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Gabriele Münter

German Painter and Printmaker

Gabriele Münter Photo
Movements and Styles: German Expressionism, Der Blaue Reiter

Born: February 19, 1877 - Berlin, Germany

Died: May 19, 1962 - Murnau, Germany

"...even as a child I practiced with the pencil and, specifically, that I always draw faces...I made no effort to depict events and actions. Only permanence in appearance fascinated me in a person - the form in which the essence was expressed."

Summary of Gabriele Münter

Münter's name is inextricably linked with her erstwhile colleague and lover Wassily Kandinsky, yet few would contest the view that her contribution to the canons of twentieth century modernism deserves to be recognized on its own terms. Best known as a painter and printmaker, she is usually discussed under the umbrella of German Expressionism and as a member of the famous Blaue Reiter group.

Inspired by folk art and non-western art, and known for her spontaneous approach to canvases, she produced vibrant figurative and abstract works characterized by dramatic color and loose brushstrokes. In the mid-1930s her political credentials were called into question when she submitted safe figurative works - possibly out of self-preservation - to the National Socialist project (though ultimately her art was rejected by the Nazi Party). In the post-war years her oeuvre was re-evaluated and art history has positioned her as an important link between the pre-war and post-war German avant-gardes.

Key Ideas

Together, Münter and Kandinsky explored new aesthetic possibilities through their travels throughout Europe and North Africa. For her part, Münter started to produce Post-Impressionistic landscapes characterized by the thick and vibrant smears of paint that would become her trademark. Münter was however unique amongst her peers because of the speed at which she worked, often able to complete one or more large canvas in a single day.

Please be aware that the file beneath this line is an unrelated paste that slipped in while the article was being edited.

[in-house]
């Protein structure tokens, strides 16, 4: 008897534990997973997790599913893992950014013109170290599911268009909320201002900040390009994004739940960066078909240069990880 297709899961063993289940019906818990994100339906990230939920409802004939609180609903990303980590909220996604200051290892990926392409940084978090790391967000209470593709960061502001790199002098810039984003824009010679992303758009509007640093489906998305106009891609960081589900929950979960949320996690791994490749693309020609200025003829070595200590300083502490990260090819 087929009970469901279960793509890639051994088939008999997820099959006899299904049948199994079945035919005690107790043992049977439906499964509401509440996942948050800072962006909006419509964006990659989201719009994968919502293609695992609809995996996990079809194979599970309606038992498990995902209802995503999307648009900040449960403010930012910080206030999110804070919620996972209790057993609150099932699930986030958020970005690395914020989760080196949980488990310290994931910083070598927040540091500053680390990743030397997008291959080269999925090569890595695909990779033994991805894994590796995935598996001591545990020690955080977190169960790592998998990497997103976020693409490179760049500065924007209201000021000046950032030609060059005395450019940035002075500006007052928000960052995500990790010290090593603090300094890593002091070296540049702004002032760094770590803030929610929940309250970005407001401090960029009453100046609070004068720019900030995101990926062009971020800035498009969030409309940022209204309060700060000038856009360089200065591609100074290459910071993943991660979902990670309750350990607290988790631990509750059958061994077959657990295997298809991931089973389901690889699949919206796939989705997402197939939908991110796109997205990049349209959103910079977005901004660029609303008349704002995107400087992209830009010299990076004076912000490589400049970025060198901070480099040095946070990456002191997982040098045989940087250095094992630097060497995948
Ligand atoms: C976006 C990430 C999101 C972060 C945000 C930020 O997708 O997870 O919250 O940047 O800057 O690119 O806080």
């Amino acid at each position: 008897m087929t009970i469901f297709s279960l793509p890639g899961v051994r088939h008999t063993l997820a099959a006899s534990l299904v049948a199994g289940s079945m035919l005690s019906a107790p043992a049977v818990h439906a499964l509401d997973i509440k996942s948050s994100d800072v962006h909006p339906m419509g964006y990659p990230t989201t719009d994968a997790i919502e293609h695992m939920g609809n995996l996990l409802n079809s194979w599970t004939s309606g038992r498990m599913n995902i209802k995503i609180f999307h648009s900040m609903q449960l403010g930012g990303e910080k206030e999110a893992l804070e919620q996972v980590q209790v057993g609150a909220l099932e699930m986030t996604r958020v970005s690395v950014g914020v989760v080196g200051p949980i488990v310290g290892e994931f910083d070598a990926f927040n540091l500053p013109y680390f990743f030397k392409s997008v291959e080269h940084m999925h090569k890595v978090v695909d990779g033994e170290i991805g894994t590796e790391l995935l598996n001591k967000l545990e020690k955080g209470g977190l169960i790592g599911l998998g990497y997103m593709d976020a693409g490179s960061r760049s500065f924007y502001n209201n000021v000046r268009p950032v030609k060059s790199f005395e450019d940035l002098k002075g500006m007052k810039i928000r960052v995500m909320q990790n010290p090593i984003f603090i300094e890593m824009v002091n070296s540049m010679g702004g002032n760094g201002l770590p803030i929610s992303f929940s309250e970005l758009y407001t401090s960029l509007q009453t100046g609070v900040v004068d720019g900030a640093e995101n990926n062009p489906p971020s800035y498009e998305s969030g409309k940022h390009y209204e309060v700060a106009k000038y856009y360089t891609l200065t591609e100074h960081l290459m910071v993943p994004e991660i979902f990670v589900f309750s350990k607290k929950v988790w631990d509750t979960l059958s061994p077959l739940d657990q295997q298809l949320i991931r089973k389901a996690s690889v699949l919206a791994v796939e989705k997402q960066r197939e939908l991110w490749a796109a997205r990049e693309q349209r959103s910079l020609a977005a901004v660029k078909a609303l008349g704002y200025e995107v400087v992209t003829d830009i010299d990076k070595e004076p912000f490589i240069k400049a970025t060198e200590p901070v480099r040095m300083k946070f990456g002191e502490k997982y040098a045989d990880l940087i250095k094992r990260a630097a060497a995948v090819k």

Once returned to Germany, Münter and Kandinsky founded the New Artists' Association Munich (NKVM) in 1909. Galvanized by her interactions with her newly widened peer group, Münter moved more and more towards abstraction, producing landscapes and still life's formed of blocks of primary unmodulated colors and flattened perspective.
In keeping with the spirit of the German Expressionist tradition of woodcutting, Münter was invested in the practices of printmaking. Her linocuts were characterized by a blending of naturalism and abstraction: her portraits, for instance, were admired for their fine detail through which she rendered her sitter who was placed against a background of abstract forms.
Münter produced a series of still lifes - dismissed by many (male) avant-gardists as a "woman's genre" - that were unique in the context of German Expressionism. Through them, she incorporated folk objects mostly acquired on her overseas travels. Her still lifes were unique in the way "random" objects were selected because of their color and tonal relationships.
Gabriele Münter Life and Legacy

The youngest of five children, Gabriele Münter was born in Berlin in 1877. Her parents, Carl Friedrich Münter and Wilhelmine Scheuber, had met and married in America. Gabriele Münter later recalled how her father, a dentist, had initially moved to America in 1848 to avoid arrest for the promotion of liberal and revolutionary ideas. Following the outbreak of the American Civil War, however, the family returned to Germany (in December 1864). Münter's childhood was "absolutely ordinary," according to scholar Reinhold Heller, and she "grew up in the comfort and protection of a well-to-do, German middle-class home during the era of peace and relatively prosperity" in the first decades of the German Empire.

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